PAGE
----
My top ten British sitcoms – number five

Now we are into the top half of my list. At number five is a the programme voted Britain’s Best Sitcom in 2004.

Number five – Only Fools and Horses

Only Fools and Horses follows the ups and (more often) downs of two brothers living on a council flat in London. Del Boy is the older of the two brothers. He is a quick-witted market trader who is always living on the edge of the law. Despite his frequent excursions into petty crime, Del’s underdog status makes him a likeable character. Rodney is the younger of the two brothers and was raised by Del from an early age. Due to his lack of common sense and naivety, Rodney often finds himself drawn into Del’s many ill-fated schemes. During the first four series, Del and Rodney were joined by Grandad. The actor playing Grandad however died during the filming of the fourth series. From then onwards, Uncle Albert accompanied the two brothers.

Whilst Only Fools and Horses started off slowly, latter series achieved very high ratings, peaking at 24.3 million viewers (over one-third of the UK population). The show’s popularity is reflected in it being voted as Britain’s Best Sitcom. It also features what is often regarded as one of the funniest moments on British TV (below). If all that wasn’t enough, Only Fools and Horses is credited for making popular a number of words. These include cushty, lovely jubbly (both are expressions of approval) and plonker (a light-hearted insult meaning wally).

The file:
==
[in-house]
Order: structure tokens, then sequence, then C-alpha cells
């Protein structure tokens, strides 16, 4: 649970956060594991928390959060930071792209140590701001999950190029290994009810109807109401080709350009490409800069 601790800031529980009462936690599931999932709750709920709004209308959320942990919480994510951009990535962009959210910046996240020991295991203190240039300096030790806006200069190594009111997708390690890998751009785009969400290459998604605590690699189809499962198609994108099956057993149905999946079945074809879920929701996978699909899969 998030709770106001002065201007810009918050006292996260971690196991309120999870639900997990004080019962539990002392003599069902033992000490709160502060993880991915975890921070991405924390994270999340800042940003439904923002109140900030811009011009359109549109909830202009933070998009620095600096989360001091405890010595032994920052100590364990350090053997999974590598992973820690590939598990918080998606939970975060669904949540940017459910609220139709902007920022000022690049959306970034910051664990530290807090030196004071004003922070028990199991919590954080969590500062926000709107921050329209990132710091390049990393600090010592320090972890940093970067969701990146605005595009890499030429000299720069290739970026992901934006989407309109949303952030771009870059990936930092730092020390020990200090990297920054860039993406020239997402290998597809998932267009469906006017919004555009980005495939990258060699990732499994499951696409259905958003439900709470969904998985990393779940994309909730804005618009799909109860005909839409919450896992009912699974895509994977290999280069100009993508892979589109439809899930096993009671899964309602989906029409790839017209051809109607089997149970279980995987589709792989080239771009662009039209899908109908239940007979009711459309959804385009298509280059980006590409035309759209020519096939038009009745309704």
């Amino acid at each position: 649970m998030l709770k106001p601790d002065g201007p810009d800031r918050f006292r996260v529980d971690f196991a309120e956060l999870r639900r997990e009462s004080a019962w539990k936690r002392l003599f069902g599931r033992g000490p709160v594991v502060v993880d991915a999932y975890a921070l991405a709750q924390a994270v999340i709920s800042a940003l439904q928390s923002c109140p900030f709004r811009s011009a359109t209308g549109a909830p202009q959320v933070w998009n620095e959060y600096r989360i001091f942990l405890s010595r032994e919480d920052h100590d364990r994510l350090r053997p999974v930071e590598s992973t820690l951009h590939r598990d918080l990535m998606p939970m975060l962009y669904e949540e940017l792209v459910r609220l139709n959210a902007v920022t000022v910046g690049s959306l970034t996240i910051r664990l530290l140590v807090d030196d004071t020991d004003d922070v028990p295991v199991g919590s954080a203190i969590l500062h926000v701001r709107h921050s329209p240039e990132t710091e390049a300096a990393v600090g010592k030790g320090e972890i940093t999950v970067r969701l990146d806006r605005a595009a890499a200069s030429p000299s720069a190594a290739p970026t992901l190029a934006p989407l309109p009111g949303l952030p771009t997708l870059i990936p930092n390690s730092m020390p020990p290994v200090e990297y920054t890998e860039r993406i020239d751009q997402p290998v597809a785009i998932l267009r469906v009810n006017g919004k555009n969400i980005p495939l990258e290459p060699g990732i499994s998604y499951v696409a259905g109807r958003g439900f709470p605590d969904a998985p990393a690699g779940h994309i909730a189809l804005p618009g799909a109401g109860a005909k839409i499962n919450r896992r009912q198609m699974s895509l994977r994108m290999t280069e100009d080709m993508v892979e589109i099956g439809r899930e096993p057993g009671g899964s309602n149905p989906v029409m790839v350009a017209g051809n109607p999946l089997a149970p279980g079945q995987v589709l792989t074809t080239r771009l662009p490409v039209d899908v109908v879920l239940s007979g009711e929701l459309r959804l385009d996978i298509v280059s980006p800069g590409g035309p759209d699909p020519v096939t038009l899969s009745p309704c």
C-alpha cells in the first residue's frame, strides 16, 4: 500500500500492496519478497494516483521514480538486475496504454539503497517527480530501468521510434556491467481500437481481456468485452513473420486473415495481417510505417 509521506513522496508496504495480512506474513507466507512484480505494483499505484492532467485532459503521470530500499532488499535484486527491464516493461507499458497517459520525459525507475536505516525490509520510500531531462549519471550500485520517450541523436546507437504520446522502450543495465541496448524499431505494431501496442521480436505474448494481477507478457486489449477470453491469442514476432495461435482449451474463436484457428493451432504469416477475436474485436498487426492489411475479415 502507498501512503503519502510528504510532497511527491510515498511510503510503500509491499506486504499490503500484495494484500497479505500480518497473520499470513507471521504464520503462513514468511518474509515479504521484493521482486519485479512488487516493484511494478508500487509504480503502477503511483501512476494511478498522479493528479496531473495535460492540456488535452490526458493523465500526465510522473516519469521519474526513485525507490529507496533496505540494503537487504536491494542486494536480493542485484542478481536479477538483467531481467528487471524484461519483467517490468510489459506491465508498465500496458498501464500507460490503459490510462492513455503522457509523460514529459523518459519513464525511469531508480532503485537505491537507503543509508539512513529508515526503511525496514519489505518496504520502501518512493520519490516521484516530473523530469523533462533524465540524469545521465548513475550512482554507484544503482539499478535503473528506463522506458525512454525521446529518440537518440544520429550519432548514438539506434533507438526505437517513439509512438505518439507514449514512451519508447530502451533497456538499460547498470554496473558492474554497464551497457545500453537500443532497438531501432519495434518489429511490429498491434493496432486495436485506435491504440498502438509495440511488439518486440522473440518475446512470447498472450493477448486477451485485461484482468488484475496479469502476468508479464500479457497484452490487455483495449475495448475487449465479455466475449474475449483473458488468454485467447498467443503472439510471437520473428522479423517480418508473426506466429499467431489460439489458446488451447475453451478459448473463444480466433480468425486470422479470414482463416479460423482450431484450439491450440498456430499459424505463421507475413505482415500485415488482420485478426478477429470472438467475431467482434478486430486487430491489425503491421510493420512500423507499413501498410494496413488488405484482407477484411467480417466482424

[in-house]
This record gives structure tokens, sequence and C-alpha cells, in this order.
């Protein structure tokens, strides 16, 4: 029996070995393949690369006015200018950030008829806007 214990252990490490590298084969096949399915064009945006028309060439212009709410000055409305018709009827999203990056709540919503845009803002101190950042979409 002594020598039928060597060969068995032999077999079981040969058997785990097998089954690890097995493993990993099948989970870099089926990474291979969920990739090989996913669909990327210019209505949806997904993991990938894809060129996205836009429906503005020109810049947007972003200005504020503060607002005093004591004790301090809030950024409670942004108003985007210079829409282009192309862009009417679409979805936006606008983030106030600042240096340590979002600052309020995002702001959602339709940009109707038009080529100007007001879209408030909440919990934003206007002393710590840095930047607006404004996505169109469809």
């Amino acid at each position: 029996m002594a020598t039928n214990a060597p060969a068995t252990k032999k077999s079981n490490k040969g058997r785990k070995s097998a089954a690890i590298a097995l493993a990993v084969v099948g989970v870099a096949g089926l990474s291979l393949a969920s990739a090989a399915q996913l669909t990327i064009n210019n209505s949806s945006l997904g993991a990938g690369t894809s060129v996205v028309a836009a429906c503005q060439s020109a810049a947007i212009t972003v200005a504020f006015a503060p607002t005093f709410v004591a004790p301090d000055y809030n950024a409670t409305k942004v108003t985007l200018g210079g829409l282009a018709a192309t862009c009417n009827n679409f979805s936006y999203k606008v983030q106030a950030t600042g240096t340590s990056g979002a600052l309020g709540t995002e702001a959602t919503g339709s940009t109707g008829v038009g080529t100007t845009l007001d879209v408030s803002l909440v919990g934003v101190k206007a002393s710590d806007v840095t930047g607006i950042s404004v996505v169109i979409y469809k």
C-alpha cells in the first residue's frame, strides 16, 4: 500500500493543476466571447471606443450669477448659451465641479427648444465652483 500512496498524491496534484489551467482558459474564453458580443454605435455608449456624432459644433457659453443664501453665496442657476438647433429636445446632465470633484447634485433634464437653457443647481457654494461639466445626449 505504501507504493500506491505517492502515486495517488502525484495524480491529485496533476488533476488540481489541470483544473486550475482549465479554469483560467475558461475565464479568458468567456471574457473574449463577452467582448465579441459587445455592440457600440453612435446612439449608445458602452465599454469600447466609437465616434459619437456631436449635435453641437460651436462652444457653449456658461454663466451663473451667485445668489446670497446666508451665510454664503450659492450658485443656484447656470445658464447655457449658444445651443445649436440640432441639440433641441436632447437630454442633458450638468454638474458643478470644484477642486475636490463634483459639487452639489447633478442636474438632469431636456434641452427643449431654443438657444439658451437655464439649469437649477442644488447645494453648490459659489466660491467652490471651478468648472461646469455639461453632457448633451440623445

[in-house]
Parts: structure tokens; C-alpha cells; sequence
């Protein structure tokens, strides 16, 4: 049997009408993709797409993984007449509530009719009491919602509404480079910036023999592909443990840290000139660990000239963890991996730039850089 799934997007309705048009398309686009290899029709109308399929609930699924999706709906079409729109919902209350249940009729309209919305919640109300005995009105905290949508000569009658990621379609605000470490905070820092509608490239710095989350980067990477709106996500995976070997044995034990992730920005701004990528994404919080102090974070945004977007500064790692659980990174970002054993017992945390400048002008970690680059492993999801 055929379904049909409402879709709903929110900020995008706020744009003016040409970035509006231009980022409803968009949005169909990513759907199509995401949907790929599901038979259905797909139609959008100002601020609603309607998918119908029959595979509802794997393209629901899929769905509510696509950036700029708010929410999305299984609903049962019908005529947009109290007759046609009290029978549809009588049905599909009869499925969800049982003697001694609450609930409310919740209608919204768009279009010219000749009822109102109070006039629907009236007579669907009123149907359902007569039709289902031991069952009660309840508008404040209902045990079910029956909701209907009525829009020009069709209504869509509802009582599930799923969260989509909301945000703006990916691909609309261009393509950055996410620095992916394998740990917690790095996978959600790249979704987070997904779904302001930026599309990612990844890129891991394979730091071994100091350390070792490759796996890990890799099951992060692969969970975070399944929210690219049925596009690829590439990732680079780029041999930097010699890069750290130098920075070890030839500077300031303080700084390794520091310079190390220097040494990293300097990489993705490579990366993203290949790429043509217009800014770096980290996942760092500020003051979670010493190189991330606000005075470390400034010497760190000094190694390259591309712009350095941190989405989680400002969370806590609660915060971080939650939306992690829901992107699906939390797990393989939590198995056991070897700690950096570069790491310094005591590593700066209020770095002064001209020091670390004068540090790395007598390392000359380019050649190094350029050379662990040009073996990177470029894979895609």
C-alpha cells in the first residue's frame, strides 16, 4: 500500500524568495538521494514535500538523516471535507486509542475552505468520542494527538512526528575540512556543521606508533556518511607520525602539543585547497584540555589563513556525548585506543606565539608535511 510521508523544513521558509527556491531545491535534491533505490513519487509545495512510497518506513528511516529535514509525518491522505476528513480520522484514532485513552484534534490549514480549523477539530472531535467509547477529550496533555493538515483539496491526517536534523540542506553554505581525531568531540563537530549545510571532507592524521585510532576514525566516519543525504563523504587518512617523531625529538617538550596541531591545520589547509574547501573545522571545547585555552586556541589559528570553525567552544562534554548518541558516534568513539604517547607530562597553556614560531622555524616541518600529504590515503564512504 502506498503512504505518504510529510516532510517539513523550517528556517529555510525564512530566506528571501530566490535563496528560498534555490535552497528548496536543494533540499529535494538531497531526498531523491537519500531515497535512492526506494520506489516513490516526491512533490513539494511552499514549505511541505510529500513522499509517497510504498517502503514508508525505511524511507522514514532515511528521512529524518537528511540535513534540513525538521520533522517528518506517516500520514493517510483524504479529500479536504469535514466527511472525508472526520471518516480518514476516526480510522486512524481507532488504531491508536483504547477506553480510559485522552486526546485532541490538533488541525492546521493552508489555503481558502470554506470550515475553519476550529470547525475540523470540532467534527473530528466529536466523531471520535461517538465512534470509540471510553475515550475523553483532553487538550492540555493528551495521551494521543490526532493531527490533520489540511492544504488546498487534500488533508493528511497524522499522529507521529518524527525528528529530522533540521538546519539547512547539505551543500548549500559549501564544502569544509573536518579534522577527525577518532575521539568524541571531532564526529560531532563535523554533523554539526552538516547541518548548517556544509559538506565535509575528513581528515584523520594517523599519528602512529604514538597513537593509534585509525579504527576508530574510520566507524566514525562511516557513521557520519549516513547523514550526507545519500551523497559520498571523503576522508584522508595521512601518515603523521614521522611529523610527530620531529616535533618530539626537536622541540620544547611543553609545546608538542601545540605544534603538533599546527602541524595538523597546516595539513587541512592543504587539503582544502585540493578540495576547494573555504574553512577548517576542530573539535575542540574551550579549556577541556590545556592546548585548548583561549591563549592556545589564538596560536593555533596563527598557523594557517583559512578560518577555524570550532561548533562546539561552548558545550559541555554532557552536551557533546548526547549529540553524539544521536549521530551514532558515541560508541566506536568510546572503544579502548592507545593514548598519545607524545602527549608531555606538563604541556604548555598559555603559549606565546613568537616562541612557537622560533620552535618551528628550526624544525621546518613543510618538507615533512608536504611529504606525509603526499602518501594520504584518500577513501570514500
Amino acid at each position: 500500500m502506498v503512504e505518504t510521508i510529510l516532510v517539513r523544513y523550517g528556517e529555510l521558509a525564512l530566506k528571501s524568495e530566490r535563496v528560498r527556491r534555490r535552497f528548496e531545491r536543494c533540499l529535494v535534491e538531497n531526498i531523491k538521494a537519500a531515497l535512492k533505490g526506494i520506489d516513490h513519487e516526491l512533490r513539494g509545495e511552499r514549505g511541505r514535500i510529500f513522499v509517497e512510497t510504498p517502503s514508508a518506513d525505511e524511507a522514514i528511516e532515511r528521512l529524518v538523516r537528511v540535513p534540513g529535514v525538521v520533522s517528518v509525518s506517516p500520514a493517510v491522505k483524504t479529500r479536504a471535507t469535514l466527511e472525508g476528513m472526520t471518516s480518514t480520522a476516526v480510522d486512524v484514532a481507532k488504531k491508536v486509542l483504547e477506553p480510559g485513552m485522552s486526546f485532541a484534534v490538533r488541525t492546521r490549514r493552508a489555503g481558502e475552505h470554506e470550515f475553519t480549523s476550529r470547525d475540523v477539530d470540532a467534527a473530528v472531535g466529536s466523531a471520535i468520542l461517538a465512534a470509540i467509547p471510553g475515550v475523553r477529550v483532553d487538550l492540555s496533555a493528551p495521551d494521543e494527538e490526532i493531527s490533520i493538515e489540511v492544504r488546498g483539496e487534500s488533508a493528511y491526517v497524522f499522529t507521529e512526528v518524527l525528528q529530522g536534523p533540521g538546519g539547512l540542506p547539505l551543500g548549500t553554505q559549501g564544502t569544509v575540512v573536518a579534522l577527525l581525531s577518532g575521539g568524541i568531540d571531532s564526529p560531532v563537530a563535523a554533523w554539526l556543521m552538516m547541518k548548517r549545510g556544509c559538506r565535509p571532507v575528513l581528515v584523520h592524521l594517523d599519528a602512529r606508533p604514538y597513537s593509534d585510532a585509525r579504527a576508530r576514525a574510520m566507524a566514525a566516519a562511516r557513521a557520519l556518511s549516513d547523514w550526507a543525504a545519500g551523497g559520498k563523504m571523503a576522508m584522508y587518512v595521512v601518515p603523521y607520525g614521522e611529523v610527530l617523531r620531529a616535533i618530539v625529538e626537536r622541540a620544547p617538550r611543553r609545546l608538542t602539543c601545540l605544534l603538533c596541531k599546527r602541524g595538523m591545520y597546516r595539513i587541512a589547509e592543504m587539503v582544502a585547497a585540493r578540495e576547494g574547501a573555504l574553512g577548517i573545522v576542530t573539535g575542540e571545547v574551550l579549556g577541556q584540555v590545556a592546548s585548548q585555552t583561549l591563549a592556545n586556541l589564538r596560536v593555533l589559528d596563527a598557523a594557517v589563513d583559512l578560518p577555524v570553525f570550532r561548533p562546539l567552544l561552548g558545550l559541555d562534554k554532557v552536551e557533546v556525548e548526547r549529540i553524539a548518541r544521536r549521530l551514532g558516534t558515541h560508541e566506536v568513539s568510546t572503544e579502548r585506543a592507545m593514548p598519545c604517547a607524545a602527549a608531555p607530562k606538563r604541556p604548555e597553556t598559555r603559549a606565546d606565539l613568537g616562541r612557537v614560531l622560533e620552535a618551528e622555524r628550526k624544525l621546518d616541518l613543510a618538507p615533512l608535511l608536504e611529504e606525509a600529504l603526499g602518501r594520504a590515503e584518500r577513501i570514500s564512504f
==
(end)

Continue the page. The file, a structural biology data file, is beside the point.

You can buy all seven series of Only Fools and Horses here.


5 thoughts on “My top ten British sitcoms – number five

  1. I’ve never heard of this comedy series either. It sounds interesting, but why, from your viewpoint, did you pick it as #5. And where can I get a translator? I have no idea of any of the words you mentioned, except for your general definitions. And what the heck is a wally? 😛

    I’m holding my breath waiting for All Creatures Great and Small. I LOVED James Herriott.

    • I picked it at number five because it is just such a classic British comedy show and loved by nearly everyone here. Some of the set pieces (like in these two clips) are just too funny to ignore.

      The words I mentioned were made famous by this comedy. Therefore, if you have never seen it, it is unlikely you will know what the words mean. Wally just means a silly person.

  2. Pingback: My top ten British sitcoms « Michael's Blog

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